More importantly, the Court of Appeals has broadly affirmed the implied authority of licensing agencies in Lussier v. Md. Racing Comm'n, 343 Md. 681, 684 A.2d 804 (1996). There, the Court upheld the Commission's authority to impose a monetary penalty of up to $5000 for violations of an agency regulation, despite the lack of express statutory authorization. See also Thanner Enterprises, LLC v. Baltimore Cnty., 414 Md. 265, 276–77, 995 A.2d 257 (2013) (citing Lussier for the proposition that a sanction imposed by a licensing agency may be “impliedly authorized”).26

Whether Burley is still good law is an issue for the Court of Appeals. We need not decide it here. The text and history of the relevant statutes in this case manifest a legislative intent not present in Burley—that aside from the express statutory grounds for suspension or removal of a retailer's license—an implied cause exists for illegal sales to minors that would violate CL § 10–107.

First, in Title 16 of the BR Article—and 56 other licensing statutes rewritten during the code revision process—the General Assembly itself made it clear that licensing authorities have an implied, if not “inherent,” power to suspend or revoke a license for certain “fundamental” reasons. See pp. 11–12, supra.

Second, like a fraudulent application for or use of a license, acting outside the scope of a license is a fundamental ground for suspending or revoking a license.

Third, a retail licensee acts outside the scope of its license when it illegally sells tobacco products to a minor, an ineligible purchaser, in express violation of CL § 10–107.27 Such misconduct impliedly violates Title 16 of the BR Article, a specific ground for license suspension or revocation under the 1994 amendment to BR § 16–210(b)(2).

Fourth, CL § 10–107 expressly embraces retail licensees and BR § 16–212(e)(1) ties licensee discipline to violations of CL § 10–107.

In short, the Comptroller has not pulled this ground for suspension out of thin air. Suspension for illegal tobacco sales to minors is consistent with the text and history of the relevant statutes and the express assumption of the General Assembly. To conclude otherwise would lead to an absurd and unreasonable result that the holder of a retail license is immune from administrative sanction for harmful conduct, despite the Legislature's efforts to tie both together. Finally, our interpretation does not render BR § 16–212(e)(1) ineffectual or surplusage or run counter to the language of the statute.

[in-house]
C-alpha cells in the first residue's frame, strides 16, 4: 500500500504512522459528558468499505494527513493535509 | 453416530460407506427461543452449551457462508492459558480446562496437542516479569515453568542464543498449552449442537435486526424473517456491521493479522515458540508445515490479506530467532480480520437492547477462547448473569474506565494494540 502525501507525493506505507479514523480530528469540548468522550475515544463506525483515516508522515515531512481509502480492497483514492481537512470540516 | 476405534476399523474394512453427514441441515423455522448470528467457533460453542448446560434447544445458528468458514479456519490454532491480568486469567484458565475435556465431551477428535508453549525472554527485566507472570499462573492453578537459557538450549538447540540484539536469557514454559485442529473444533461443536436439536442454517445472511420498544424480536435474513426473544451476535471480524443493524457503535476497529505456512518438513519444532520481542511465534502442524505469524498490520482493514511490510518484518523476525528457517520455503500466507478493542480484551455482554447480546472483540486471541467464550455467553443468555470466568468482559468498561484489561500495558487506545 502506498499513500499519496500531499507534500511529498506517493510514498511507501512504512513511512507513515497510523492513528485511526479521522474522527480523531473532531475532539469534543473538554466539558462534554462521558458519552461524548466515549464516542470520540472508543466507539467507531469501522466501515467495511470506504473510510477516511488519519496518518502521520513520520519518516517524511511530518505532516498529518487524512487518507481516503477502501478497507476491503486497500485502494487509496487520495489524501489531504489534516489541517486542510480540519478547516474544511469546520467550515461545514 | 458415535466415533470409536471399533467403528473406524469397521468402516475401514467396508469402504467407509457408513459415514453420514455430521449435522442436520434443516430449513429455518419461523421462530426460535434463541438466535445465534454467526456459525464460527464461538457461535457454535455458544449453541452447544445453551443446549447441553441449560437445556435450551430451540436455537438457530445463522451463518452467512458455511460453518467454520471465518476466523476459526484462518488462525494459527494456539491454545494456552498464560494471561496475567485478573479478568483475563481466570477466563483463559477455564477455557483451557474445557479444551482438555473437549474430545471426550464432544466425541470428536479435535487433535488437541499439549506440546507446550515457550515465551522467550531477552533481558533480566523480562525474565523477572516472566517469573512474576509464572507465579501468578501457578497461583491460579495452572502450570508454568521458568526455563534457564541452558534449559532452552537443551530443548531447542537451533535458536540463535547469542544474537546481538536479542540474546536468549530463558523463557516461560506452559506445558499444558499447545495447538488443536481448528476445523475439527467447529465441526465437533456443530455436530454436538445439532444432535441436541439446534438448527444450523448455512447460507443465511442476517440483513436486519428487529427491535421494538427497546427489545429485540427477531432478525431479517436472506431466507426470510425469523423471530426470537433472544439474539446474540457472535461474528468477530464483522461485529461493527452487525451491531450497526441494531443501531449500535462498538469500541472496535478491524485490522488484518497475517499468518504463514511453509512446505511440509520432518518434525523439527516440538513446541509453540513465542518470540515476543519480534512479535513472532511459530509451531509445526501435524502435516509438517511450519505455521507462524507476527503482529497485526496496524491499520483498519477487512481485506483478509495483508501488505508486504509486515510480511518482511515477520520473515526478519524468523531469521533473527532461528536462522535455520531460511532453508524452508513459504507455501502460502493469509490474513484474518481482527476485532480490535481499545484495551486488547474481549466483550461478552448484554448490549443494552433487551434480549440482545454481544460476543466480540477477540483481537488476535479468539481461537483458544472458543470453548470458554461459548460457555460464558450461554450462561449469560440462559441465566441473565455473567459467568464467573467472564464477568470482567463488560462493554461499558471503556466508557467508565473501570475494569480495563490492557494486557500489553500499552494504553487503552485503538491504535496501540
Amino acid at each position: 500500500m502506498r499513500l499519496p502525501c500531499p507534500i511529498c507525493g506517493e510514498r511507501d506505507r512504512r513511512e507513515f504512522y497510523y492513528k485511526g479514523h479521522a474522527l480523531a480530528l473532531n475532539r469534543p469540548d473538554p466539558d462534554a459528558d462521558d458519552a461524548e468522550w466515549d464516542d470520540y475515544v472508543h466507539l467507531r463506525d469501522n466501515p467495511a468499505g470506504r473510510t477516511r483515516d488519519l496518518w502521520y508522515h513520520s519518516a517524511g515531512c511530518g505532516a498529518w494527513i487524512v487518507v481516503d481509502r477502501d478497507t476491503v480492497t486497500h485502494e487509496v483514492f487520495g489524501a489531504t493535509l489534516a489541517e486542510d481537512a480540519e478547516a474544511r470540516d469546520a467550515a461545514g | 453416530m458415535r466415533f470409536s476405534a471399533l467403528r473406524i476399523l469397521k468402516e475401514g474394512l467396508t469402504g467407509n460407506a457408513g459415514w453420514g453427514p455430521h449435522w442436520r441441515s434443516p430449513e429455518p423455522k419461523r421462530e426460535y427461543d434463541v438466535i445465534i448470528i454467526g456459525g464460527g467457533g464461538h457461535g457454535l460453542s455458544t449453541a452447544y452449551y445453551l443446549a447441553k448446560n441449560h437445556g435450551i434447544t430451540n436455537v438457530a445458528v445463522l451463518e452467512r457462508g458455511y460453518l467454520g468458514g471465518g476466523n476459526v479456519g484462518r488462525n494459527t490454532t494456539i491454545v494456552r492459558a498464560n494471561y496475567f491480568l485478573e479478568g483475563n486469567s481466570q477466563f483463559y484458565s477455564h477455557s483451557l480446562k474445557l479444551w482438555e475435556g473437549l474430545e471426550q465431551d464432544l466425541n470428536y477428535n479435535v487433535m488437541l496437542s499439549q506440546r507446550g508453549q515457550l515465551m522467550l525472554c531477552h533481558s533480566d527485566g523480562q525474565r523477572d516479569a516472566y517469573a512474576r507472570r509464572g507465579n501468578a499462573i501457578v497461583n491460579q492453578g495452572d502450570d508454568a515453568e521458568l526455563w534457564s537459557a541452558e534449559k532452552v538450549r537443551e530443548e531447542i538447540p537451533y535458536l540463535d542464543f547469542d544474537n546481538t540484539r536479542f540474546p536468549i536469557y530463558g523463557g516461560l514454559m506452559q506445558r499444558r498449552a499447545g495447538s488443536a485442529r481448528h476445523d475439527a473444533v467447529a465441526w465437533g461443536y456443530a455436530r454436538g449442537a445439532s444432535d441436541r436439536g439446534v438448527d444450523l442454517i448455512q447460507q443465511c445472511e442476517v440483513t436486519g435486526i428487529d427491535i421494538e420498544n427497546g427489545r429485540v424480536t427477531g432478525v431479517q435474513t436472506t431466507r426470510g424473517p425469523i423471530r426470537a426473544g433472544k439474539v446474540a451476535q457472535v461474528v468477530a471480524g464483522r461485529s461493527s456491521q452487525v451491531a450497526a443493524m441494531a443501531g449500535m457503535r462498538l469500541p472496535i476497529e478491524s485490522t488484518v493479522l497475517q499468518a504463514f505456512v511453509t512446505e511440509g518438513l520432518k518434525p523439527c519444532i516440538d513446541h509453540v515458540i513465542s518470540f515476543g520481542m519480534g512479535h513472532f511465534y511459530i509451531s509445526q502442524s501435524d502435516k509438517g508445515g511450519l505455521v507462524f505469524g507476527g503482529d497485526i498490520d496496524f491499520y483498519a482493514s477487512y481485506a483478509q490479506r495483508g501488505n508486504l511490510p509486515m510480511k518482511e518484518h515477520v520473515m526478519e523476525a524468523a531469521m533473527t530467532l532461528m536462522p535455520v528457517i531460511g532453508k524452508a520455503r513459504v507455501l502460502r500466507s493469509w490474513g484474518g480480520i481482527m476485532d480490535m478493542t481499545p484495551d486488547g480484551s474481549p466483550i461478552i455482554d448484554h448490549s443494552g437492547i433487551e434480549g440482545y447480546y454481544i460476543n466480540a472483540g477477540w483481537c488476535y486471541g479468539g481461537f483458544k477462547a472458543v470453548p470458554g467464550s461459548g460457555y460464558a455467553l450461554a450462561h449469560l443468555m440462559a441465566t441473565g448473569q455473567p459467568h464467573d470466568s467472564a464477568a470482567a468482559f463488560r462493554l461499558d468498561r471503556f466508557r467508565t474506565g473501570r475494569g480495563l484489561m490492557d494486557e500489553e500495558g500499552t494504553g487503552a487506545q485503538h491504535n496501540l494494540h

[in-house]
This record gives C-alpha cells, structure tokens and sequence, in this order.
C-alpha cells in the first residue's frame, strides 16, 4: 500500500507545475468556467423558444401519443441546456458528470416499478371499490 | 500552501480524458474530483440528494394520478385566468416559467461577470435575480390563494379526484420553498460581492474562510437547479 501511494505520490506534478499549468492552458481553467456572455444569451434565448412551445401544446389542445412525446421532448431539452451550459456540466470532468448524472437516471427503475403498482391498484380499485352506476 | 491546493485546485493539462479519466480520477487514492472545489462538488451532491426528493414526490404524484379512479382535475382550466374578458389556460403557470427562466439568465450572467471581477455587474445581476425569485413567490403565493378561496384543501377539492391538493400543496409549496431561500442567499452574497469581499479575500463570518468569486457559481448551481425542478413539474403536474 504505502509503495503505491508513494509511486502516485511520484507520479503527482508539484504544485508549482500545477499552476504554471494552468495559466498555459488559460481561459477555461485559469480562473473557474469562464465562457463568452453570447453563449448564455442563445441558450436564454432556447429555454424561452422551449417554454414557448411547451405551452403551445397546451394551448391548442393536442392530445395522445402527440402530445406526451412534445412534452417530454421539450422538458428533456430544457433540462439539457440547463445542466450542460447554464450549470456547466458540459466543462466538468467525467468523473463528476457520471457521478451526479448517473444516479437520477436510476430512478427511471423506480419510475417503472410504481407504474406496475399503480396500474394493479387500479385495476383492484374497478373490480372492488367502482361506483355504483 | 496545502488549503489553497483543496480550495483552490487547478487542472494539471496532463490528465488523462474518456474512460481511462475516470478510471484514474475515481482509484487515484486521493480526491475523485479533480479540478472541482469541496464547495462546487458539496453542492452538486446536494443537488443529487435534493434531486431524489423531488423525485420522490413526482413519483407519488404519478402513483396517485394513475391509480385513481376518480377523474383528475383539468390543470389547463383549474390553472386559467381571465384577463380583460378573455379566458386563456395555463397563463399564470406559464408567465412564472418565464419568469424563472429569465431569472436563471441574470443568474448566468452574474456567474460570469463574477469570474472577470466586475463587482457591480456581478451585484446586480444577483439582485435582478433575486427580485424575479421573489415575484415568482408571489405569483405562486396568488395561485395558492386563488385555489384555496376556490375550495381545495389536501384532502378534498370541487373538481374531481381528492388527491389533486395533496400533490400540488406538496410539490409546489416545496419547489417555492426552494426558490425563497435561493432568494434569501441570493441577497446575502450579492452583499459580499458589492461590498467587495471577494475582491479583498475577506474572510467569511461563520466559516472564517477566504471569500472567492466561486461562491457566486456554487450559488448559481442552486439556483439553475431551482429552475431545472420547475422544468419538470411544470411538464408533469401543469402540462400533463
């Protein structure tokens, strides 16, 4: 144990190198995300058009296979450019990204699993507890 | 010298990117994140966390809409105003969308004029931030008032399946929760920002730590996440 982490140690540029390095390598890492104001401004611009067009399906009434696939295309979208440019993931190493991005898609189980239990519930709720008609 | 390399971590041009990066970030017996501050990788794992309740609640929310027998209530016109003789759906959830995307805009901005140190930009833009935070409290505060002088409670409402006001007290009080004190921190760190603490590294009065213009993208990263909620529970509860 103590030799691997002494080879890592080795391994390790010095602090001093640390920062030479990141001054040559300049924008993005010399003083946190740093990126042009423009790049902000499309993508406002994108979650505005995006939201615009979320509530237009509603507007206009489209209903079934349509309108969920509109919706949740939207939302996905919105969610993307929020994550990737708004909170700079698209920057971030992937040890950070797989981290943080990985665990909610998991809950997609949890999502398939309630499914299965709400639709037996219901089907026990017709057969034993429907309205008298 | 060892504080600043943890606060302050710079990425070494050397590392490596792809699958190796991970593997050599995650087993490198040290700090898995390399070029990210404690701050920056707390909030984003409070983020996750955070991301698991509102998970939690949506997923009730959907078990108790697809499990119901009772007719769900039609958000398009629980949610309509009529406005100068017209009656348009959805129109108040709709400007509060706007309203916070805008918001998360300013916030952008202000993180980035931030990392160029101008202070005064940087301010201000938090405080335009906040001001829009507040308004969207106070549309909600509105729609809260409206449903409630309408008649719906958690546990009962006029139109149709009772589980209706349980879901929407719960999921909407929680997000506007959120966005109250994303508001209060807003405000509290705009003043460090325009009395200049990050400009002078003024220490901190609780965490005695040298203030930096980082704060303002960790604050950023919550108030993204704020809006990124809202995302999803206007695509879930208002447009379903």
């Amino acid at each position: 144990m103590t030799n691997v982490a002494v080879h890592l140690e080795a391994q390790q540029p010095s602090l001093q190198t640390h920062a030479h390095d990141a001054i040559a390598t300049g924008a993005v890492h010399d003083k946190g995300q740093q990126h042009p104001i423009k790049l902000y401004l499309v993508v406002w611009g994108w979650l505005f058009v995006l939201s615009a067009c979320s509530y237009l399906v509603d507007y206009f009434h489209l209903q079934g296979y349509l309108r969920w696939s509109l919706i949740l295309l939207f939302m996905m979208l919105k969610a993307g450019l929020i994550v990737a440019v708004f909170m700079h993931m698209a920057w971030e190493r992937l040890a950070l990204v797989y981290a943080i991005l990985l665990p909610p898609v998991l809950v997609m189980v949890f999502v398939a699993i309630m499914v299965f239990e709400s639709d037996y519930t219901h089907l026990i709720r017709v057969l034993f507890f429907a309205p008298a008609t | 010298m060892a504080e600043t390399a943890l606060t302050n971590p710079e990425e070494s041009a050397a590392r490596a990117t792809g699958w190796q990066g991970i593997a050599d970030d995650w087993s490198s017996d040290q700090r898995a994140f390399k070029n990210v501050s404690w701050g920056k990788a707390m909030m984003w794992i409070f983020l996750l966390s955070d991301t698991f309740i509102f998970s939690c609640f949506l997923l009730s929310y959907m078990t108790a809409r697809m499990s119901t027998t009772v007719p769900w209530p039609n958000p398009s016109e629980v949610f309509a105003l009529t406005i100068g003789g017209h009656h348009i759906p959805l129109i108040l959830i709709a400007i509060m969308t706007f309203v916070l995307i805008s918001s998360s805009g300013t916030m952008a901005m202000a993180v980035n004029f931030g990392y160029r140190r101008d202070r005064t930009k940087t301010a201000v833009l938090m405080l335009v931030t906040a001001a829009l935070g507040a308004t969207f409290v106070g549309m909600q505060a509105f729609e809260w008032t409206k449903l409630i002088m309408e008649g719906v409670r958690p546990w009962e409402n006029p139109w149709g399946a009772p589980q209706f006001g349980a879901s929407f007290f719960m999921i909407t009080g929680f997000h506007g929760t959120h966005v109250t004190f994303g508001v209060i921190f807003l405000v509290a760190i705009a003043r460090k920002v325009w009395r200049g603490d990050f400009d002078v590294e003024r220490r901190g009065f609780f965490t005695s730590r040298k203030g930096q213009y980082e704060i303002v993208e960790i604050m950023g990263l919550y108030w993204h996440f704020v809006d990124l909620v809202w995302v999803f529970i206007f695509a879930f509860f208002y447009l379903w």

Thus, we conclude that a retailer that illegally sells tobacco products to a minor may have its license suspended under BR § 16–210(b)(2) for violating “Title 16 of the Business Regulations Article.” 28

8. Who Wins? Who loses?

The Comptroller may have won the war in this case;  but he has lost this battle. A court may not uphold an agency decision on any basis other than the findings or reasons stated by the agency. Johnson v. Criminal Injuries Compensation Bd., 145 Md. App. 96, 106, 801 A.2d 1092 (2002). While a court's decision may be upheld as right for the wrong reason, an agency decision must be “right for the right reason.” Mueller v. People's Counsel for Baltimore Cnty., 177 Md. App. 43, 84, 934 A.2d 974 (2007).

Two Farms was accused of violating BR § 16–210(a)(2) for fraudulently or deceptively using its license and adjudicated liable for the same reason. We cannot affirm the Comptroller's decision on this basis and, in fact, reject that administrative determination. Because the agency here is not right for the right reason, we must uphold the circuit court's decision in favor of Two Farms.